I opened a bottle of ouzo the other night and was immediately transported back to Greece. To the large seaside town of Volos, a place I keep coming back to in my mind and in the pages here.
Like all of Greece, there is a sense of history about the place. Strategically located at the foot of Mount Pelion where the centaurs were said to have roamed, the port city is also linked to the myth of Jason and the Argonauts. Every road taken and every footstep trodden is on thousands of years of civilization. Our trip in the Fiat Panda into the villages of the surrounding hills took in orchards and vineyards where time stands still, where the rhythms and routines of generations long gone continue. Likewise along the city's portside promenade, where the rusting fishing boats and millionaire pleasure craft are docked; if you close your eyes for a second, it is possible to imagine sails, oars and momentous incidents in Greece's maritime history.
Of course, taking in all of the history, extending the grey cells into the realms of the imagination requires adequate sustenance, which Volos is more than capable of providing. History and geography aside, the town is also an exemplary bearer of one of Greece's culinary fillips, the ouzeri.
As the name implies, there is drinking involved. Ouzeria are essentially taverns where Greece's most famous beverage is served with ice and water. Preparing this aniseed-flavoured aperitif is like a simple chemistry experiment, as when the liquor hits the ice it becomes a cloudy subtle blue-grey. Water can be added to weaken the alcohol kick. In taverns of this type across the country, mezédhes (snacks) are served alongside the ouzo, typical examples of which would be olives, feta and pickled octopus.
What makes Volos unique is that the ouzeria here do not serve ouzo but rather an anise-flavoured version of tsipouro, an older liquor made from the residue of the wine press and known as raki in other regions. This variation warranted a name change it seems, for these kinds of restaurants in Volos are known as tsipouradika rather than ouzeria. And in contrast to our earlier exposure to simple ouzeria in other parts of Greece, where we might have been waiting for a ferry or bus and the mezédhes served would be three kalamata olives and half-day-old bit of bread, the tsipouradika of Volos are truly gourmet affairs.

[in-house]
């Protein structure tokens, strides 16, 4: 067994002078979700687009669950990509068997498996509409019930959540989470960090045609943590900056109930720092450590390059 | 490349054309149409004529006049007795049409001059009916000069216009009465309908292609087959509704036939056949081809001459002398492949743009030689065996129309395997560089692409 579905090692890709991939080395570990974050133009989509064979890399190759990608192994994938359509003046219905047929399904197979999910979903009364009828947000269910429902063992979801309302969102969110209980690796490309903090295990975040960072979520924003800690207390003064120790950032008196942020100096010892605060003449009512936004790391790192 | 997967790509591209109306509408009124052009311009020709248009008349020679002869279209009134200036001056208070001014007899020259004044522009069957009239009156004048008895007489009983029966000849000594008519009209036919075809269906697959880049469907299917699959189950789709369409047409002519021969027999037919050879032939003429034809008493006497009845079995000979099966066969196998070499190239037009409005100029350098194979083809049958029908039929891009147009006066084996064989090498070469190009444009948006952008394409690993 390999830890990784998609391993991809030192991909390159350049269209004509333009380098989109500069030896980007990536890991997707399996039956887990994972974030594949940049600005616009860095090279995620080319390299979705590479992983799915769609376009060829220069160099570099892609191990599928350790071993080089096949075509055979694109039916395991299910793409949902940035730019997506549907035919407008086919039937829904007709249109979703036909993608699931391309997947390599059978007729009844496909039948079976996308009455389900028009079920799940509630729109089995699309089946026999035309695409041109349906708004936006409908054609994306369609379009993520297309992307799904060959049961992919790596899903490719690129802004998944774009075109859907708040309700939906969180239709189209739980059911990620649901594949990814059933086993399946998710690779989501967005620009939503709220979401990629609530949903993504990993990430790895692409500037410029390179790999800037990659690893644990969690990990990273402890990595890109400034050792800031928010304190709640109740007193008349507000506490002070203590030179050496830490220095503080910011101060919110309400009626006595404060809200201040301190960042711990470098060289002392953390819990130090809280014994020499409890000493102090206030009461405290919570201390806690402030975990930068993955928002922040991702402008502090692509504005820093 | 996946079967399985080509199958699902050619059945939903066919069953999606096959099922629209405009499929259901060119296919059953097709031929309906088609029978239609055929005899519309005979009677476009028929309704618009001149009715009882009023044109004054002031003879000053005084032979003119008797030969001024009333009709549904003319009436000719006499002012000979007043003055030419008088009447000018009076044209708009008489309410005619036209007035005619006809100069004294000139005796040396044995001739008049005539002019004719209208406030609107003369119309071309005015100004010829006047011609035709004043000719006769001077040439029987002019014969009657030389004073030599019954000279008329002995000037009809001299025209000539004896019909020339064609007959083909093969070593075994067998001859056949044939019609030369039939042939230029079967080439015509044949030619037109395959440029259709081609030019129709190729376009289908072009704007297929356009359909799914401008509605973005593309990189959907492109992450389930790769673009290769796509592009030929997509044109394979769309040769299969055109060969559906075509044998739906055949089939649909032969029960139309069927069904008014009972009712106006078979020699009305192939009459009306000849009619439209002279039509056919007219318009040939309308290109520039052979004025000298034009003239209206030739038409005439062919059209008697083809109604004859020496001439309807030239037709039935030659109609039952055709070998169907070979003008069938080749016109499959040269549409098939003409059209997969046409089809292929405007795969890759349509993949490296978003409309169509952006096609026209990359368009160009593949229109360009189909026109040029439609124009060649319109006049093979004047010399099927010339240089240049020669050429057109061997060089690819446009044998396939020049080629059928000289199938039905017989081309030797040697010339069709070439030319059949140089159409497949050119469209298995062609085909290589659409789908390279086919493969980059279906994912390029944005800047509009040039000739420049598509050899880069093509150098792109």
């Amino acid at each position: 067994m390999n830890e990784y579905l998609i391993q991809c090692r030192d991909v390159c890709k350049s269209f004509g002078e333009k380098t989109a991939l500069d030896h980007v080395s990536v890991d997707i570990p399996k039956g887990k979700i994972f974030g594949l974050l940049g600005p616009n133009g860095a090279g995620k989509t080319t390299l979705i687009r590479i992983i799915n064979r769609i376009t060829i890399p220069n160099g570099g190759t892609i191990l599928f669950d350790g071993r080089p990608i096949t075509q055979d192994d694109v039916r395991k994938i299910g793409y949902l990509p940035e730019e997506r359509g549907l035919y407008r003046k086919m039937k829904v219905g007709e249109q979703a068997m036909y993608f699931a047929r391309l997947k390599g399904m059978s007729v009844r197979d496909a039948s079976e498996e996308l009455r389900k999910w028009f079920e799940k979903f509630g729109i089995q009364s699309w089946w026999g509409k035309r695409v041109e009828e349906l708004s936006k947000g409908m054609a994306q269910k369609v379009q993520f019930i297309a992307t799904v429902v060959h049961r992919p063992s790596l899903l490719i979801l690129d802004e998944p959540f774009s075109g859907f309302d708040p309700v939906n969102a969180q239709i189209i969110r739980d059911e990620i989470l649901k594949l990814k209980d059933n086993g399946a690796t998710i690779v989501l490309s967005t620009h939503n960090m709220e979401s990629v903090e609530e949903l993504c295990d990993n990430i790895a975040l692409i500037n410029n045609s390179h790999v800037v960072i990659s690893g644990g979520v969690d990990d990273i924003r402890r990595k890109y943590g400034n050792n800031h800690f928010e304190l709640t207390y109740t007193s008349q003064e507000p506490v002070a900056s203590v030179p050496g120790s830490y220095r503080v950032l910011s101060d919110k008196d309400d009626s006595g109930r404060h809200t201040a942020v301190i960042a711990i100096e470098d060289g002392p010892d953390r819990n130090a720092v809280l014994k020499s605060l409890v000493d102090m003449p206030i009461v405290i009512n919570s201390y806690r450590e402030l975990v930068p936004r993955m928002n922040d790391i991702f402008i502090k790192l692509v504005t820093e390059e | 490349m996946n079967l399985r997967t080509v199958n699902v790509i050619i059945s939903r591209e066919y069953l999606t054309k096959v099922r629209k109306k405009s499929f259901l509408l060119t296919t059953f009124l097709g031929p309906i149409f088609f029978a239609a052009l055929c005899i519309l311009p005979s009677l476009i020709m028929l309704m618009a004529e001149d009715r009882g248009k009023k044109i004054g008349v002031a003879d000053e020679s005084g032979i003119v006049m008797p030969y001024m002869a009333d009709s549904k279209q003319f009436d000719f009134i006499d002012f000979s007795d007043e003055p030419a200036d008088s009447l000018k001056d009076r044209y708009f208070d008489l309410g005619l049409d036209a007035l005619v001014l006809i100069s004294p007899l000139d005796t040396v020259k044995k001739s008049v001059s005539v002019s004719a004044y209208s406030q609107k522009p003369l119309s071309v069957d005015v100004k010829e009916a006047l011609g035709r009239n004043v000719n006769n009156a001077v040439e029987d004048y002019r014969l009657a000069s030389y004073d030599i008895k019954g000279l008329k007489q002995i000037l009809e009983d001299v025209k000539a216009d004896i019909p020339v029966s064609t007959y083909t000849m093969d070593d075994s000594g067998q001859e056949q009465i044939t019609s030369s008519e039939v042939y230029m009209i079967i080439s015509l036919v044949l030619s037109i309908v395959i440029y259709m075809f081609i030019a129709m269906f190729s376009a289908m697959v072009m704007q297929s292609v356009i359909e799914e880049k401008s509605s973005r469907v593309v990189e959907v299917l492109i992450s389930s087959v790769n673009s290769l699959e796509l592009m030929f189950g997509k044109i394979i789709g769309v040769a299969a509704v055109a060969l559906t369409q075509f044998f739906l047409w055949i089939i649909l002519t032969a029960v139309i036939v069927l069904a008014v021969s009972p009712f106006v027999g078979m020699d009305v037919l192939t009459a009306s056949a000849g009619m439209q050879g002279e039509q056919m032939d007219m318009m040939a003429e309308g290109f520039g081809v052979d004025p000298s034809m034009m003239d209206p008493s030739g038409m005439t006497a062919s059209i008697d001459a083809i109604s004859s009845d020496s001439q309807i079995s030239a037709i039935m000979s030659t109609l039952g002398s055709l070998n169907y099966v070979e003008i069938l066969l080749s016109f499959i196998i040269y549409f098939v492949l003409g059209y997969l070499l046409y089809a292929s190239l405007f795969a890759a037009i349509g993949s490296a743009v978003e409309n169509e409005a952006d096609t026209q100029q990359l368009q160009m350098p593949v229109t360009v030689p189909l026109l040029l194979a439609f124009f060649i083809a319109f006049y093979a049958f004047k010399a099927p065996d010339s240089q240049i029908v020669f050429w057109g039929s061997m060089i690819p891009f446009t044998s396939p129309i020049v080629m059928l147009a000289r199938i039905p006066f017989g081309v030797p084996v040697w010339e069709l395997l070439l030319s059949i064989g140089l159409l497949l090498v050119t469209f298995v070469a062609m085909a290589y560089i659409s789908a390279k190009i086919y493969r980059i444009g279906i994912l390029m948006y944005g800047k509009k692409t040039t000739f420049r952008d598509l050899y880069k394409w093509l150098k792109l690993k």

But it pays to understand their workings.
On our first visit to the dockside's Iolkos restaurant, we chose the tsipouro in little 50ml bottles and ordered up big from the menu. As we individually customised the tsipouro with ice and water, several small plates of what we hadn't ordered arrived. In poor Greek and dodgy sign language, we postured no, there had been a mistake. In poor English and oppositional sign language, the waiter postured yes, the order was indeed correct. This yes-no business went on for a while until it slowly dawned on us that the snacks were included with the drink order and we were destined for a night of monumental eating that could be injurious to the fasteners on our trousers.
The aforementioned small plates kept coming with every further small bottle of tsipouro we ordered. A dining disaster that only gluttons could endure ensued. On the table with our growing collection of little bottles sat plates of swordfish fillet with a crunchy salad of yellow peppers and red onion, mushroom caps grilled with cheese, ham and red peppers, shrimps done in a butter, lemon and parsley sauce, octopus tentacles, their suction cups grilled crisp and black on a vinegary salad of carrot and cabbage...and more, all delectable, all from fields or seas nearby.
On this night, the mains followed: grilled lamb chops, other fish and squid dishes, a huge Greek salad, of course all served with bread.
We slept well.
On the following night, having learnt the ropes, we only ordered tsipouro.